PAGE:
Motoring Life, February 1958

Back in the 1950’s the enthusiast’s source of car news was the Irish magazine, Motoring Life. The Autocar and The Motor were around, but it was well known that they were never openly critical, especially of British cars of the time.

One was left to read between the lines! (Memo to self: Must dig out some classic comments on some of the many Turkeys  which were the subject of Road Tests) That said , the technical articles in The Motor were of a very high quality, as I remember.

Anyway, Motoring Life did a Road Test article on the 1100 in their February 1958 issue, Road Test No.66!   The article started enthusiastically:

When we last tested the FIAT Elevenhundred(1953 model) we ran ourselves out of both words and ink in an effort to put over our enthusiasm for what seemed to us to be the outstanding motor car of its class at the time.Even now, tutored by the 1958 model, we find ourselves facing a problem no less difficult; for with one wave of a magic wand the Fiat Company has once again leapfrogged its delightful favourite out and ahead of the others.

Wow! How about that! no wonder I was smitten!  The technical Editor then tells us that:

the Power output has increased from 36 BHP to 43 BHP, the brakes have been modified and their lining area increased by a cool 48%,that the tail end of the body has been completely redesigned,and the interior trim improved.

He then goes on to say:

Yet it is the omissions from the list that make the difference. There is no reference whatsoever to a truly dramatic transformation in the character of the 1100 from being a throaty,stiff kneed,quick off the mark sporting  saloon into a sedate, subdued, supremely comfortable model.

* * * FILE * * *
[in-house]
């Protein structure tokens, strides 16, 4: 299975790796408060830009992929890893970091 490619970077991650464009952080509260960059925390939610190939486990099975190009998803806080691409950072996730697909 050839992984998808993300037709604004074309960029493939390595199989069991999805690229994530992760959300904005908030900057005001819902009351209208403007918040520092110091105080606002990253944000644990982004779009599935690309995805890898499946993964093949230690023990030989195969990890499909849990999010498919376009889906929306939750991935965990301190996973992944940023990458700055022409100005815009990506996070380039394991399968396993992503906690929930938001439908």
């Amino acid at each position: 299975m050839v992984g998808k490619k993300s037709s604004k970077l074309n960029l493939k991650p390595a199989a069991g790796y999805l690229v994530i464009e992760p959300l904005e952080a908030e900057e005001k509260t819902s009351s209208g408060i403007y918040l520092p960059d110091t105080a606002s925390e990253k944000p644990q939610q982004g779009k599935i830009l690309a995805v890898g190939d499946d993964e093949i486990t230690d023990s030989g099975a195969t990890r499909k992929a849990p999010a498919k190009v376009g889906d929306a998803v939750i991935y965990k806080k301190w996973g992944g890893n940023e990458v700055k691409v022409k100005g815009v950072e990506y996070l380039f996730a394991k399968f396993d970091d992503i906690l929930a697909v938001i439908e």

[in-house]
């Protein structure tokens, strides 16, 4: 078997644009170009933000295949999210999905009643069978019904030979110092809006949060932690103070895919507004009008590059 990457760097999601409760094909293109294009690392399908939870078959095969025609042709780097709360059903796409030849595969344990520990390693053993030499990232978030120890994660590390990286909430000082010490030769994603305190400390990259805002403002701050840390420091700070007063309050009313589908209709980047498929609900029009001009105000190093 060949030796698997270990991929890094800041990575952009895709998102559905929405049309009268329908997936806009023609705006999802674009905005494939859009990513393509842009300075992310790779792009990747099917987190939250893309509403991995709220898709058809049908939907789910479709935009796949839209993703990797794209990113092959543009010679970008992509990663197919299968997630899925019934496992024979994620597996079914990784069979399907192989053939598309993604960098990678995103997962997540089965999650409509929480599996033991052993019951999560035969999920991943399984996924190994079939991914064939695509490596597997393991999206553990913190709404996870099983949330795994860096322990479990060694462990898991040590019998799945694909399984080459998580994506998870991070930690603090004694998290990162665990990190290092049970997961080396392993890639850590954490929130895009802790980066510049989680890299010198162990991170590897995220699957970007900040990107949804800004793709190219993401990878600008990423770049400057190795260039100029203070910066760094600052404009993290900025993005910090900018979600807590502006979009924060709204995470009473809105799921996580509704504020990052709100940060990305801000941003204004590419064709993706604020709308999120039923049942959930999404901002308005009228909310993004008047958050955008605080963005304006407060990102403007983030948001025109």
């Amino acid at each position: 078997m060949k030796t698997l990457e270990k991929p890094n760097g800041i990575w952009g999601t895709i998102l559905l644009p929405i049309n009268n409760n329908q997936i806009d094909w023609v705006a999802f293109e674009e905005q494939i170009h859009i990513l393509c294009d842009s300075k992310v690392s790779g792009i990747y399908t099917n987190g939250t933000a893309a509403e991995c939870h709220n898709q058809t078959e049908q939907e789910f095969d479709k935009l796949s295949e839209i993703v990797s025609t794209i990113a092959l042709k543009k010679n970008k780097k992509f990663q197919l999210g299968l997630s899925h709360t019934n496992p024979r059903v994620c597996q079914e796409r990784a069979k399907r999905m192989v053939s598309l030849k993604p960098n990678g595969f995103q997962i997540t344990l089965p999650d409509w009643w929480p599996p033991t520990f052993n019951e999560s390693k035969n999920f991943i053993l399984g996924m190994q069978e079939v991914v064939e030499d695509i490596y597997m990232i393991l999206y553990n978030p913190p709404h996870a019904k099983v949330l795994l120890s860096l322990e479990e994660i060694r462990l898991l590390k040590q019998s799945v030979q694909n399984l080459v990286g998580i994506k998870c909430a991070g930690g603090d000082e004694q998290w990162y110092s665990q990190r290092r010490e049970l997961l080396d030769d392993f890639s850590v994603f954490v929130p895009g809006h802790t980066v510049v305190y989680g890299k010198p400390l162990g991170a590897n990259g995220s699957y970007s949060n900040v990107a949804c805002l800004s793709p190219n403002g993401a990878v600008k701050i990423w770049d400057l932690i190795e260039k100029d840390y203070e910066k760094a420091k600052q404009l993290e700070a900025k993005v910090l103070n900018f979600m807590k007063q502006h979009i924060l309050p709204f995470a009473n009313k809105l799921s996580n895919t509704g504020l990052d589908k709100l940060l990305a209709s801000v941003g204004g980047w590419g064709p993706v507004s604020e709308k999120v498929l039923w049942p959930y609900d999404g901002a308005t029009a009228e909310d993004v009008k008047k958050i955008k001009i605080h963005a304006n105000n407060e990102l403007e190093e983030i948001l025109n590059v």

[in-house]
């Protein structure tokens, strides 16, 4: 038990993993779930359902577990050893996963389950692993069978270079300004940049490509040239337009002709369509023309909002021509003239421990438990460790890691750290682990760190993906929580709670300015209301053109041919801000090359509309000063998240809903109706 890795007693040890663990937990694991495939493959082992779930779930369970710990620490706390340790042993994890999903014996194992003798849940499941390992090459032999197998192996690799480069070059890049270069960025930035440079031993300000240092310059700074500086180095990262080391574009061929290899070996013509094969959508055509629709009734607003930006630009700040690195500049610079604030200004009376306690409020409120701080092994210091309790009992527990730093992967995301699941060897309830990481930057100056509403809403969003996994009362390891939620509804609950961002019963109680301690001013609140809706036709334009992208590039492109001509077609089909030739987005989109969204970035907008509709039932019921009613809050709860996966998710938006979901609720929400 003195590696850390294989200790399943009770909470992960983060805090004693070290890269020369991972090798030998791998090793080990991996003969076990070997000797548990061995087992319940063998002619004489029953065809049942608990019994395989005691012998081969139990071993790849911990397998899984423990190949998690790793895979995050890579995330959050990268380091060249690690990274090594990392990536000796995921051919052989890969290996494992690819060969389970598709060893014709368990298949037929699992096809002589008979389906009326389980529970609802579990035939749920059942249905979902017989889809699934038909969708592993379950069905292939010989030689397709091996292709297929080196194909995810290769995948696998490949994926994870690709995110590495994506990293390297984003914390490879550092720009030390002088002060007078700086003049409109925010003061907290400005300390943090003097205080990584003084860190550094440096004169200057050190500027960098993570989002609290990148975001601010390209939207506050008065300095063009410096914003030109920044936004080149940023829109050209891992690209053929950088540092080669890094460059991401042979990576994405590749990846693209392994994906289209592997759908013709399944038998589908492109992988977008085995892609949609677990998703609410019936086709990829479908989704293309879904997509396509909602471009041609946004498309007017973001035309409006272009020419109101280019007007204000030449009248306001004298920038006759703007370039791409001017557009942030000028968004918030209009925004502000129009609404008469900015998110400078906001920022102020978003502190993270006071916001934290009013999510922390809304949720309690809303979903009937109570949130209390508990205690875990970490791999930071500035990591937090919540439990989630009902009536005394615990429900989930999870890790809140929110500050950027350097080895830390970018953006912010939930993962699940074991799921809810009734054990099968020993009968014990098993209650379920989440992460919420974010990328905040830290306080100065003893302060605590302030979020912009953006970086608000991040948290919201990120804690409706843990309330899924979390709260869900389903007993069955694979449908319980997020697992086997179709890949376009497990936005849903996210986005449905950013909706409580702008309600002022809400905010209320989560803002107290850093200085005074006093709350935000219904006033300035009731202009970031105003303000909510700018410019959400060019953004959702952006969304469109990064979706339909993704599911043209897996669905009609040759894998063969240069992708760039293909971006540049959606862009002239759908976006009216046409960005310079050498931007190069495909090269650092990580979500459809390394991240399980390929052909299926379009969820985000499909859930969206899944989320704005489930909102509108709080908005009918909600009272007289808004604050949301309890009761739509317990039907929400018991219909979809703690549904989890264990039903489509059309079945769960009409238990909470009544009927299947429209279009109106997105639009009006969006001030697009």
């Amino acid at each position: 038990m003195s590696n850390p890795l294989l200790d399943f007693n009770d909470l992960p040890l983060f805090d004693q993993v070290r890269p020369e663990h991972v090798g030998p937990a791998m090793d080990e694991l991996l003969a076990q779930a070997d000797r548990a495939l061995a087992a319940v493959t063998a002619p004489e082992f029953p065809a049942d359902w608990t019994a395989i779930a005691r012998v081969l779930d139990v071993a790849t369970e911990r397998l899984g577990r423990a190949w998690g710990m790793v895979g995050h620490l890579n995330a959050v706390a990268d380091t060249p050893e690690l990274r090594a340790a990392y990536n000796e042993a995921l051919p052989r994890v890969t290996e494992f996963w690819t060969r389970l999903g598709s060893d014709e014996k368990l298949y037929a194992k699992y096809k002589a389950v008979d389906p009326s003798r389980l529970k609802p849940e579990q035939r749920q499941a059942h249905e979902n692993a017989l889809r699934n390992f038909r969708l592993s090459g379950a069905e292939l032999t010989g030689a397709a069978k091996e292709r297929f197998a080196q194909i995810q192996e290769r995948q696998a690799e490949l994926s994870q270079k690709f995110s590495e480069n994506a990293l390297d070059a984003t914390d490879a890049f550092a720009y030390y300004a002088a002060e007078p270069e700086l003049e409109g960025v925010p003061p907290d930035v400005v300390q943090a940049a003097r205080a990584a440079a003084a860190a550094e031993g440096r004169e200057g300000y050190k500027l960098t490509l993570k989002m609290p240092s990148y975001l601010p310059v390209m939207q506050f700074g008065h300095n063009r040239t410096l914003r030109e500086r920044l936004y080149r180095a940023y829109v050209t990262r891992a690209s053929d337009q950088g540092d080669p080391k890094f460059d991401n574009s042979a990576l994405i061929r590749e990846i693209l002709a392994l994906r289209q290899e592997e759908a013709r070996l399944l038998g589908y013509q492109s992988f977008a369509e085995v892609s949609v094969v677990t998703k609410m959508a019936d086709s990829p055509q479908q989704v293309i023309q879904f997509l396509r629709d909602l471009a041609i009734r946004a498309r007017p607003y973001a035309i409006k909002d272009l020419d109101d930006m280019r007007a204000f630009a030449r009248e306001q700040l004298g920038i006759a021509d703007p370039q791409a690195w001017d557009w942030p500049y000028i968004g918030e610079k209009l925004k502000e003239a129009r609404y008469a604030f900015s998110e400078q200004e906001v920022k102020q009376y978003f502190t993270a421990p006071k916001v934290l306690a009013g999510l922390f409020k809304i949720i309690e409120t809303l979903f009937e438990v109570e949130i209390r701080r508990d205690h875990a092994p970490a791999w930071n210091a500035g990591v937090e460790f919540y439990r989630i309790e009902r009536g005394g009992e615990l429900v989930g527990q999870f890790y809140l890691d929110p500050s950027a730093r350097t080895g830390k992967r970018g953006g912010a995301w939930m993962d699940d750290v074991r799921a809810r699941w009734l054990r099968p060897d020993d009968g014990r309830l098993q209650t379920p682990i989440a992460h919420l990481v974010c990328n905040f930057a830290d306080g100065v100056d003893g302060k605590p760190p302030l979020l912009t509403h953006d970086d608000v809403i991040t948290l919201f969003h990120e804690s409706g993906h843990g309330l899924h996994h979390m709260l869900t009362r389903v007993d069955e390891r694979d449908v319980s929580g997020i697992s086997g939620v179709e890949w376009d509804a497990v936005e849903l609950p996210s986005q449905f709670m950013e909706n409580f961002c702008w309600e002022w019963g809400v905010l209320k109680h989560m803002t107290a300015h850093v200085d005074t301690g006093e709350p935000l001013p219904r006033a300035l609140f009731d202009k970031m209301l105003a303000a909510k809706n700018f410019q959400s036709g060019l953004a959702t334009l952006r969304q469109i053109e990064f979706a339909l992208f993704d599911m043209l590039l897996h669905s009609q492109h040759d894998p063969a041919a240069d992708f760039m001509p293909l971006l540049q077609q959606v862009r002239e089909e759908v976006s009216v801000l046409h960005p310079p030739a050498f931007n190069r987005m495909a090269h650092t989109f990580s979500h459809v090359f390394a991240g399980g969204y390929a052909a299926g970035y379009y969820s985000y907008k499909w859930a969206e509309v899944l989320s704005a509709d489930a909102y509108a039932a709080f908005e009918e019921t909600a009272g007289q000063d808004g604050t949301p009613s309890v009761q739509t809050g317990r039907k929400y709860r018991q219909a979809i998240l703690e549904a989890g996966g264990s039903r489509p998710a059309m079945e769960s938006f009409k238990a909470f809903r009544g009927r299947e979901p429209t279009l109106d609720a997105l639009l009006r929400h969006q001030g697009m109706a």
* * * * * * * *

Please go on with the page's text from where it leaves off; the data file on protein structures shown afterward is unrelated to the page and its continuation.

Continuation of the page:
Surely the words of a committed enthusiast!  And the description of the 1953 model, with its mighty 36 BHP describes its character exactly! The softening of the 1958 model is said to be the result of market research, which required that:

the older model needed an amount of (Italian) de-nationalisation in anticipation of the European Free Trade Area.

In truth, the most significant change was to quieten the 1953 car’s rasping exhaust note,and one could hardly describe the new model as being supremely comfortable, with its slippery bench seat and badly-angled fixed backrest.

The Millecento recipe strikes us as being just right. There need be no fears on the part of those who dawdle not. No other car of comparable size and price can cruise mote effortlessly in the upper sixties and early seventies (m.p.h.). Without a shadow of doubt there is’nt a car on the marketat anything like the price, and offering the sameaccommodation and fittings, which can put up such an account of itself on a diet as frugal as the Fiat’s.  On test, average consumption figures of 37 to 40  m.p.g. were achieved.

The excellent all-round visibility is praised, and there is a lengthy ,if unconvincing discussion about the forward-opening front doors. They are passed as o.k. because the handles have to be LIFTED to open them, rather than the more normal downwards movement!

The comment on the forward-opening front doors, which, of course, were shortly to be abandoned, ends with the hilarious comment that:

Anyway, Fiat can fairly argue that they have met the case , for haven’t they planned it that the rear doors open from their trailing edges!

There is further evidence of the Technical Editor’s practical, not to say unbiased approach to some of the 1100’s foibles in his discussions on the brakes. They are (rightly) praised for their effectiveness, and FIAT is praised for its action in:

placing greater emphasis on the restraint, rather than the increase, of terminal velocity!

However , in (correctly) commenting on:

the ill –disposed angle and rake of the pedals, it was considered disconcerting to discover that daylight shines up through the shaft cuttings in the floorboards when the pedals are depressed.

But wait:

Fortunately , a first –class heater keeps the intermittent draught pretty well under control.